Regina Agu

Artistic Special Collaborations
Type of work
Visual art

In residence through a collaboration with New Orleans Museum of Art, Regina Agu will create an installation for NOMA’s Great Hall to be displayed in conjunction with their upcoming exhibition, Inventing Acadia: Painting and Place in Louisiana. Agu is working closely with Studio botanist David Baker as she explores and investigates the Louisiana landscape.

Regina Agu’s recent work investigates the complex relationships between the landscape and communities of color, with a special focus on the U.S. Gulf Coast region. Her work is conceptually oriented towards language, history, and representation. Agu’s practice employs a variety of tactics and theories drawn from black geographies, critical geography, conceptual writing, and poetry. Her research often involves site exploration and working with and through archives. Agu produces texts, photographs, and drawings, in addition to installations, performances, and collaborative public projectsps.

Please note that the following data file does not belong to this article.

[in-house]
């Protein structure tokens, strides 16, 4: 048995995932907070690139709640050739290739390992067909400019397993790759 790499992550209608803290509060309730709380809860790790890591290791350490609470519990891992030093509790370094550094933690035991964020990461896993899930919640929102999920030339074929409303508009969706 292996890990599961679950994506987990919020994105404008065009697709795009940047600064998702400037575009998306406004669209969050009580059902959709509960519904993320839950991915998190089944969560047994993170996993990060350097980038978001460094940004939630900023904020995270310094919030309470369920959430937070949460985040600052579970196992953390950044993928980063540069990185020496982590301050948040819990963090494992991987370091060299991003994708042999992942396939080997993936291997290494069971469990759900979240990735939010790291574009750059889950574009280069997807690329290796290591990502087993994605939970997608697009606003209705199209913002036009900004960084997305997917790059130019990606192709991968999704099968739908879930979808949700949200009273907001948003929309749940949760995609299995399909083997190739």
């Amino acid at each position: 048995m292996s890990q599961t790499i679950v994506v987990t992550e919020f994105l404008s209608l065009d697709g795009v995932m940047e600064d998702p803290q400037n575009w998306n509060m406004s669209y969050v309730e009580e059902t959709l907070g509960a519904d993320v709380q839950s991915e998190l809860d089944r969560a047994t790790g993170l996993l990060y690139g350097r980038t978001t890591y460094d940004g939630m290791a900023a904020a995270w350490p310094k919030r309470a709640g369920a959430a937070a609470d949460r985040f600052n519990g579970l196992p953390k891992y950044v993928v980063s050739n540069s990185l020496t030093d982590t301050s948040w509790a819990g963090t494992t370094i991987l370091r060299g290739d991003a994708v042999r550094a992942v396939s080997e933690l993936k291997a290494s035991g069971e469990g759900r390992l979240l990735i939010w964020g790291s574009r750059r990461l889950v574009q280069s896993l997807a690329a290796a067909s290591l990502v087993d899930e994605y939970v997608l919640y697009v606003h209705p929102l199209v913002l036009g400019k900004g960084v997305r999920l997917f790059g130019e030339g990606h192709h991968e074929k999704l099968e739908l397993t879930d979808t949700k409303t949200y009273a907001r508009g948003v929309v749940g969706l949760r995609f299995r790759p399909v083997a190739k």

Her work has been included in exhibitions, public readings, and performances nationally. In 2018, Agu was a Kathrine G. McGovern College of the Arts + Project Row Houses fellow at the University of Houston, a Lawndale Artist Studio Program resident, and was awarded a residency at the Joan Mitchell Center in New Orleans through a partnership with For Freedoms. Agu received a 2017 Artadia Houston award and was a 2016-2017 Open Sessions participant at The Drawing Center. Agu was the co-director of Alabama Song, a collaboratively-run art space in Third Ward, Houston, which received a 2016 SEED grant from The Robert Rauschenberg Foundation. Agu is the founder of the Houston-based WOC Reading Group, and her other collaborative projects include Friends of Angela Davis Park and the Houston-based independent small press paratext.

This project by Regina Agu is being created in partnership with New Orleans Museum of Art, through an artist residency with A Studio in the Woods.